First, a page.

Gen Z’s Spiritual Awakening on TikTok

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December 20, 2021

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(NEW YORK) – Halyna Krylyuk grew up in the Greek Orthodox community and has always been interested in spirituality.

These days, though, the 22-year-old doesn’t find her connection with a higher power in a church pew. It’s on TikTok.

“In the pandemic, TikTok affected my spirituality by giving me more knowledge about interpreting birth charts and different qualities of crystals,” Krylyuk told The Click. The Brooklyn resident is part of an ever growing group of young people who are using the popular platform to experiment with spirituality and New Age ideas. 

Like Krylyuk, other Gen Z-ers (those born between 1997 and 2012) are diving into TikTok for daily doses of healing sounds, manifestation tips, astrological guides, and tarot readings. Though New Age spirituality has been around since the ’70s and ’80s, it’s found a resurgence on this platform as it became widely accessible to the under-25 crowd with its short videos, repurposable sounds, and addictive “For You” content.

TikTok’s Spiritual Trends 

You can find a community for anything on TikTok: fitness, indoor plants, makeup, etc. It differs from other popular apps because of the younger age range of its users: 63% are between the ages of 10 and 29. While the pandemic shut us in and thrust us into an uncertainty we had collectively never experienced before, spiritual content on TikTok started circulating widely and had Gen Z in a chokehold. 

Manifesting, witchcraft, astrology, and tarot all became trending topics over the course of 2020. This rise of spirituality doesn’t come without shortcomings, though. The term “toxic spirituality” has circulated widely, claims of cultural appropriation have been frequent, and the virality of things like expensive crystals have left some people wondering how beneficial all of this could be.

Among the current popular subjects is “manifesting,” that New Agey term where you will something into existence by believing that it’s already true. In this Google Trends graph, it’s clear that these spiritual search terms all had spikes in 2020. 

A screenshot of a graph showing trending search terms from 2016 to 2021. [Credit: Google Trends]

On TikTok, the hashtag #Manifestation has 12 billion views as of Dec. 16.

One of the top “manifestation audios” (popular TikTok sound clips that users claim they can use to aid in their manifestation) is an affirmation created by user @fitsara. Over 379,000 videos have been created to the sound. Her original video has 45 million views and 6.1 million likes.

Another, the “Money Mantra” by user @kingsoon4774, has over 424.5K videos to his sound. His video has 17.6 million views and 3.7 million likes.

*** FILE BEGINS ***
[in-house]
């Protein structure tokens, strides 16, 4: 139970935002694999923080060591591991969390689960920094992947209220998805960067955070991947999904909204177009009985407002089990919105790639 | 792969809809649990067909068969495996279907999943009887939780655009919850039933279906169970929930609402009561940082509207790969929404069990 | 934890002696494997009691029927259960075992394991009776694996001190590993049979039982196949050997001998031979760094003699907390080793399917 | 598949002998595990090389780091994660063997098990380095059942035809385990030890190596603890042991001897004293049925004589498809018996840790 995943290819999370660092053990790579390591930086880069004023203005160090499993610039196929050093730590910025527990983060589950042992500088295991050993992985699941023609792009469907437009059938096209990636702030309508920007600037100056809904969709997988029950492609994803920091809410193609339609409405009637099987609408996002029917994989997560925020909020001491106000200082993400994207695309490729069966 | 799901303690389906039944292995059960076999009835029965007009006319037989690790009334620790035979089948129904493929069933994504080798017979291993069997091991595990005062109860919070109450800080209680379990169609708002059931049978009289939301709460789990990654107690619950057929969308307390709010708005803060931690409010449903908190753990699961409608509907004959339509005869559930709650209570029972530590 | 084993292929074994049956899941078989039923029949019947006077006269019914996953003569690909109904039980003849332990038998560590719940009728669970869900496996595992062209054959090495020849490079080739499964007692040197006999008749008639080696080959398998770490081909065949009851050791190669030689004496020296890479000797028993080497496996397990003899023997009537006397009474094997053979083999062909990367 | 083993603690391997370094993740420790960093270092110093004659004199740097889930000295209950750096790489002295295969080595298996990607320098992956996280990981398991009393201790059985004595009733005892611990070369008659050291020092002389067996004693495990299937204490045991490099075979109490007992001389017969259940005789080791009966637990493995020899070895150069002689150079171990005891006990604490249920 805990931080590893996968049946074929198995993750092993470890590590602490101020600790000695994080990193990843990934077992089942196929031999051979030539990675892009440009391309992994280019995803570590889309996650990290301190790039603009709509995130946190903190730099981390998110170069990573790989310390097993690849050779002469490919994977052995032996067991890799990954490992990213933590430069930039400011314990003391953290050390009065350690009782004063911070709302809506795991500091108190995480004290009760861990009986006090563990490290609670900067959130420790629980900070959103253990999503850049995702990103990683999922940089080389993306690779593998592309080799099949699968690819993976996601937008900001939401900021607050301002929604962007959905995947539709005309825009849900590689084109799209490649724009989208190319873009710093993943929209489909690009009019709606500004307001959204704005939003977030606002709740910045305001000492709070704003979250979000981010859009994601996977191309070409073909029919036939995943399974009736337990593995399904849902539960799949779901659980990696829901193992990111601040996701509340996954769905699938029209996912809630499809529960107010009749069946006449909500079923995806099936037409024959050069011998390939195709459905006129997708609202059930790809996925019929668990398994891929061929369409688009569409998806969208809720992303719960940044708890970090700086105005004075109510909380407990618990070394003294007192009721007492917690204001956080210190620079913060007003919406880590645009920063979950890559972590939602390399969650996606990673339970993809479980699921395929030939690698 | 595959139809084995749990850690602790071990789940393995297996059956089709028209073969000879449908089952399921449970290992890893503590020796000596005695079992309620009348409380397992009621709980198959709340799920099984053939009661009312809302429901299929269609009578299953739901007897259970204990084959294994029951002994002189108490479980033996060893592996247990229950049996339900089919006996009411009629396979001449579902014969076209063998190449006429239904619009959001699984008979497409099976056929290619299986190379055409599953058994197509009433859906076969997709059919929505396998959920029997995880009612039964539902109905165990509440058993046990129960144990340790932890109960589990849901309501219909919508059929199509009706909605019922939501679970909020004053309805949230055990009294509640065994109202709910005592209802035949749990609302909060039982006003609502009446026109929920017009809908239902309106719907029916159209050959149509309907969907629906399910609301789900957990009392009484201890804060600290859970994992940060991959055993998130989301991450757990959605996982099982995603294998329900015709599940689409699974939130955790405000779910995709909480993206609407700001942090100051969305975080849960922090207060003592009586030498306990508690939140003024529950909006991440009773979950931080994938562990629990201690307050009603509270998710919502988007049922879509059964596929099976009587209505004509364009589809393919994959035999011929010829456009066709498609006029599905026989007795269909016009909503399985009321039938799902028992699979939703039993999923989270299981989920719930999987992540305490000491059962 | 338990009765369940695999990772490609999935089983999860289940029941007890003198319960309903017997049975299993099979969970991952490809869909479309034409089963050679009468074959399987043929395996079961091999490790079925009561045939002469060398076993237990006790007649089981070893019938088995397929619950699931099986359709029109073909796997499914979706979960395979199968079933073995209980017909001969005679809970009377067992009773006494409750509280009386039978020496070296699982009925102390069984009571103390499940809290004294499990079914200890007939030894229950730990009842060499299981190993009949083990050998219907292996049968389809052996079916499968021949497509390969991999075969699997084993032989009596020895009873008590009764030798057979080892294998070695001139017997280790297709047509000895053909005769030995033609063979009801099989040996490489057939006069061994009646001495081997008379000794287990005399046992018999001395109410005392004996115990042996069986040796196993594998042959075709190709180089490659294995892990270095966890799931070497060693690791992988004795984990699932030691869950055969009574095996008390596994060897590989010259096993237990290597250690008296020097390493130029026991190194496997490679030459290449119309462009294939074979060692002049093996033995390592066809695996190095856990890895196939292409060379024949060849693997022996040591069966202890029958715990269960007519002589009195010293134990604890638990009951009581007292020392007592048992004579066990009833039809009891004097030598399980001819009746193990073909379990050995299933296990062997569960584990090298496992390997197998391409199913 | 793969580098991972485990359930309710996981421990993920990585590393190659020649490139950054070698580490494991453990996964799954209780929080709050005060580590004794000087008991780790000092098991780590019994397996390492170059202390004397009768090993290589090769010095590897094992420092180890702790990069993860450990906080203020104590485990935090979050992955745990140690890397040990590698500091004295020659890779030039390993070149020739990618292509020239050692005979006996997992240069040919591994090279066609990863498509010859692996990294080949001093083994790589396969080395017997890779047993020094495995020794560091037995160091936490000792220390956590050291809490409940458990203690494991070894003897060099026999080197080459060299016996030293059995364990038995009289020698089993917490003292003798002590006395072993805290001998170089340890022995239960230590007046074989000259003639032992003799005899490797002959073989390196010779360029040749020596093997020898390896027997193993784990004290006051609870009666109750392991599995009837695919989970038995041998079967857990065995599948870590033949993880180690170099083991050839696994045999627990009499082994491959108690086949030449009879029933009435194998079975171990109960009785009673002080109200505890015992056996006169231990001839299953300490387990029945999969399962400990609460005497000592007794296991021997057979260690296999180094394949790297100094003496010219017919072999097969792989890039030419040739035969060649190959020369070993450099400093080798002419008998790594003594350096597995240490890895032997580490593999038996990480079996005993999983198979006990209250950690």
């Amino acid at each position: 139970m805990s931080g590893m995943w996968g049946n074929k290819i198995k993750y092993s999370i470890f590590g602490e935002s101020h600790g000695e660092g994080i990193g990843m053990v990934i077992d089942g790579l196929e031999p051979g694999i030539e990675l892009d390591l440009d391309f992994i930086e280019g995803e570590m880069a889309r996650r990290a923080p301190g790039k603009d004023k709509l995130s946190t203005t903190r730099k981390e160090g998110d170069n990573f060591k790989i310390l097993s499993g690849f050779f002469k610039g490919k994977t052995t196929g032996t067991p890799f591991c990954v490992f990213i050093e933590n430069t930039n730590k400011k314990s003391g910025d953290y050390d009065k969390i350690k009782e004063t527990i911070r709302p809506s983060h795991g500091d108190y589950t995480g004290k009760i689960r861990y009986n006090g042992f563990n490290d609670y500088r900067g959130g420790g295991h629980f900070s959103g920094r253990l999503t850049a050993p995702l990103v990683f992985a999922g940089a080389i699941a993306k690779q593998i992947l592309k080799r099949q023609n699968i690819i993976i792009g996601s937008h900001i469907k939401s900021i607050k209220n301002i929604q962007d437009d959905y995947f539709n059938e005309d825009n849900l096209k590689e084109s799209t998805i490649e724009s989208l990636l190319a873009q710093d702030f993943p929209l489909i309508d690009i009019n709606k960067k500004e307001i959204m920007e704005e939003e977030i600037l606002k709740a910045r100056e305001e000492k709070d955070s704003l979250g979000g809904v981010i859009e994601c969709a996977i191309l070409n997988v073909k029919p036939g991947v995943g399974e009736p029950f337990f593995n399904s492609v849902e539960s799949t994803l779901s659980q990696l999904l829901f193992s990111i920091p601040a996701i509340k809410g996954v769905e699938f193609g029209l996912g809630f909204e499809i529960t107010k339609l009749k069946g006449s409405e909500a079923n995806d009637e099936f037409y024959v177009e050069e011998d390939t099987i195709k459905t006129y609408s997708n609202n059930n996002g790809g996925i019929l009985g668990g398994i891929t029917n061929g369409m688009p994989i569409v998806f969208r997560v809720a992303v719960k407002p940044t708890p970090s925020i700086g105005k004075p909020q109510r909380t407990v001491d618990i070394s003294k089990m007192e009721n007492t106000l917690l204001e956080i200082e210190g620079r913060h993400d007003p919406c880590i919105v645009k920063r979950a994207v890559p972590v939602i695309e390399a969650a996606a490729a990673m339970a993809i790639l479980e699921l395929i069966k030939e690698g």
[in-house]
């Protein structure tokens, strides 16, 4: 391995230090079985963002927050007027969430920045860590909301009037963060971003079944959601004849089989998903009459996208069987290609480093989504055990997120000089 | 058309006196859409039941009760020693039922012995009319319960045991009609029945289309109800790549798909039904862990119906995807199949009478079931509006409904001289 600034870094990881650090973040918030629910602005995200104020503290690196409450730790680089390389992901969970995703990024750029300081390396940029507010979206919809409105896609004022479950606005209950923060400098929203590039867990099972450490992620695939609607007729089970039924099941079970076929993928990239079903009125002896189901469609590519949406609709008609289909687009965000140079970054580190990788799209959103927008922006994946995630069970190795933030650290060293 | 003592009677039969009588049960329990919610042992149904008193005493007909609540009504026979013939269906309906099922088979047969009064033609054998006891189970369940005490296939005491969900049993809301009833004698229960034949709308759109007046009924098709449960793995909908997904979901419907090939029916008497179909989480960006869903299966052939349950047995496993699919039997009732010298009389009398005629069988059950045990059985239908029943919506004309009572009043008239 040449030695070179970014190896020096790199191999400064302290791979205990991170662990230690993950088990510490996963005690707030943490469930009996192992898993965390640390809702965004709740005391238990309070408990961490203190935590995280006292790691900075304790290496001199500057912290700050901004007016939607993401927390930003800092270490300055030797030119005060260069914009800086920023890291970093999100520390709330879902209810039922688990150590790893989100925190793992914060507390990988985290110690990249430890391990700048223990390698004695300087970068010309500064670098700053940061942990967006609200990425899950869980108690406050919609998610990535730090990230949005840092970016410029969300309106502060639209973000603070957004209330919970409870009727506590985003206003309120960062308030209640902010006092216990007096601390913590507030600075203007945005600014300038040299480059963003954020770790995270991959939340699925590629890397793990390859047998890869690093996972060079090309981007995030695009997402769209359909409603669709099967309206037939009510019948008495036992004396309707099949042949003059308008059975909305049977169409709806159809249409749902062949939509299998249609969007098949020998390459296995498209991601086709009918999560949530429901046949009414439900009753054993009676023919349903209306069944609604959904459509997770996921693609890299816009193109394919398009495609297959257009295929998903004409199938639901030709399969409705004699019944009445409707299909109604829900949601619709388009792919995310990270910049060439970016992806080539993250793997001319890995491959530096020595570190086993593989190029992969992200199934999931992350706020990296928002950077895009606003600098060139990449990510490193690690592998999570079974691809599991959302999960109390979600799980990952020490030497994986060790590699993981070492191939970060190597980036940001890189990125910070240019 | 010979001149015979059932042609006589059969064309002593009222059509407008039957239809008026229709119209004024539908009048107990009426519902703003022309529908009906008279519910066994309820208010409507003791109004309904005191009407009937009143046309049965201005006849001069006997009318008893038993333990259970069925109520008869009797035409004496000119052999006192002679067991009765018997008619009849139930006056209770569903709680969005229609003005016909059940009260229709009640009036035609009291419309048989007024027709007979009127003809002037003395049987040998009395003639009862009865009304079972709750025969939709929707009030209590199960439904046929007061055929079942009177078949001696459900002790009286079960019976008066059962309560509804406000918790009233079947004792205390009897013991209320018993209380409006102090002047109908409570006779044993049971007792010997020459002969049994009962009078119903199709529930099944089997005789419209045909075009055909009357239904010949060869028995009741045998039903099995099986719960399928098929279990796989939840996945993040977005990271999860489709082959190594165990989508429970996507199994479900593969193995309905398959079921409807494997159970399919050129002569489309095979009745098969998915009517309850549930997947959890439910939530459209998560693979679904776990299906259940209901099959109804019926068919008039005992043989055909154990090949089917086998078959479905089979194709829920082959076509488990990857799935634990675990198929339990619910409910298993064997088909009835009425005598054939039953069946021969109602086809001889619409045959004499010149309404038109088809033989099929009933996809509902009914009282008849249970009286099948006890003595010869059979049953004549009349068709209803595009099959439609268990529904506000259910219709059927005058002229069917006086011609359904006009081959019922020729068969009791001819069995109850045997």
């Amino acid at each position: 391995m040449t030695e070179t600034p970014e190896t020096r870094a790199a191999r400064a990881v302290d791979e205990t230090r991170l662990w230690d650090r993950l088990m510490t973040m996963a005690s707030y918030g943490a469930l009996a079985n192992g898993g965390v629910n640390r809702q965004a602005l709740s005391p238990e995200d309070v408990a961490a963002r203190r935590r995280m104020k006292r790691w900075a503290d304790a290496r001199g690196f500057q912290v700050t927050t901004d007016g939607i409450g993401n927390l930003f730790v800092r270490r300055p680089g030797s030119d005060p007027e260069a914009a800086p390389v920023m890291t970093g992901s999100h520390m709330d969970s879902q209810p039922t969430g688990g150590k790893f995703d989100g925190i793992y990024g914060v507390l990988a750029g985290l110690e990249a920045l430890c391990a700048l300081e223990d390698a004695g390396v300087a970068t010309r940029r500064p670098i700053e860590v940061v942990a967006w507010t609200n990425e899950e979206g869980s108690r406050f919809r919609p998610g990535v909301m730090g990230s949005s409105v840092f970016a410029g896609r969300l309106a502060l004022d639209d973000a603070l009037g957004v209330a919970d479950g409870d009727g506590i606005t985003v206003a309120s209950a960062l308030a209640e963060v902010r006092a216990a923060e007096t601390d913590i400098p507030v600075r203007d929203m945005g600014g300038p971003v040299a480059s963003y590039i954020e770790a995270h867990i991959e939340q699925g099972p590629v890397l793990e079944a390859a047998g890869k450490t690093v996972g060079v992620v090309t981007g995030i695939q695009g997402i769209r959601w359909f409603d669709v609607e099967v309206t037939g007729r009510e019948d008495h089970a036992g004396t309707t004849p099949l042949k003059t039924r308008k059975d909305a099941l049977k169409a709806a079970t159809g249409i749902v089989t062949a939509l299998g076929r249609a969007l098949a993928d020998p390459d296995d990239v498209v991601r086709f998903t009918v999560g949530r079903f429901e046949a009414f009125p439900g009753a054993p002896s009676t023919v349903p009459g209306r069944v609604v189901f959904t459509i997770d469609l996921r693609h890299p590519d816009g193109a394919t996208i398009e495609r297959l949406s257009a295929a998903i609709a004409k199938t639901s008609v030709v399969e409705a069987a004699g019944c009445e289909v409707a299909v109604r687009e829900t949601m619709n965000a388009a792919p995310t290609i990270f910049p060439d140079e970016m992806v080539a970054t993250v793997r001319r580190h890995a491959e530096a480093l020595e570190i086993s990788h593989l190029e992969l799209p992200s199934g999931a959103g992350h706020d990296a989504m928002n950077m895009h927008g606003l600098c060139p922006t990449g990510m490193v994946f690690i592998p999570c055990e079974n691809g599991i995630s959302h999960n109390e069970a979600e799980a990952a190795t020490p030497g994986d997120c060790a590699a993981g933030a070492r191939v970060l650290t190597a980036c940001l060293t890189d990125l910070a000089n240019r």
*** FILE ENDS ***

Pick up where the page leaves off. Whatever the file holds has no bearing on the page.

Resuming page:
A screenshot from user @fitsara’s most popular affirmation video. [Credit: Sara Fiorvento]

Thousands of users attest to the success of these audios and manifestation tactics. Others ridicule them for believing in “TikTok magic sounds.” 

Spiritual TikTokers on Their Goals and Achievements

Still, many who practice these manifestation techniques believe they are successful. TikTok creator @BlondeChile, whose real name is Shawn Owens, has 73.6K followers on the app. He said he manifested a successful content-creator career, new apartment, and a new life. He is now manifesting a modeling career.

Like others who spoke to The Click, he said the pandemic pushed him toward spirituality. “With the pandemic and the lockdown I was forced to look at myself in a different way,” the 25-year-old said. “I started to experience anxiety and wanted to go into hermit mode, but I evolved in a way that I needed to at that point in my life.” 

He made his TikTok account in October 2020, initially to spread his music. It became a spirituality-centered account because that was the content people most connected with, he said.

His first viral video was of him dancing to a trending song, with an added message about attracting a millionaire lifestyle.

“From that point on I started making content surrounding the way I affirm things to myself and really teaching the techniques that have helped me cultivate the life I dream of,” he said.

A screenshot from user @BlondeChile’s video demonstrating his success with manifesting. [Credit: Shawn Owens]

His techniques include an assortment of classic esoterica such as visualizing, scripting, meditating, and working with the moon phases. Visualizing and scripting entail either visualizing or writing out what your dreams and desires look like, and aligning yourself with the feeling that you have achieved them already. Spiritual TikTokers claim working with the moon can help your manifestations come true — for example, new moons are supposed to be great for setting intentions for the month, while full moons are good times to release what doesn’t serve you.

He appreciates the community he’s found on TikTok, and is grateful that he has helped so many people in their own personal lives. “I get a lot of messages from people saying how they’ve manifested their apartments, left toxic home situations, or acquired money,” he said. “Seeing that is a reminder that you’re doing something that’s truly helping people, and it motivates me to keep going.”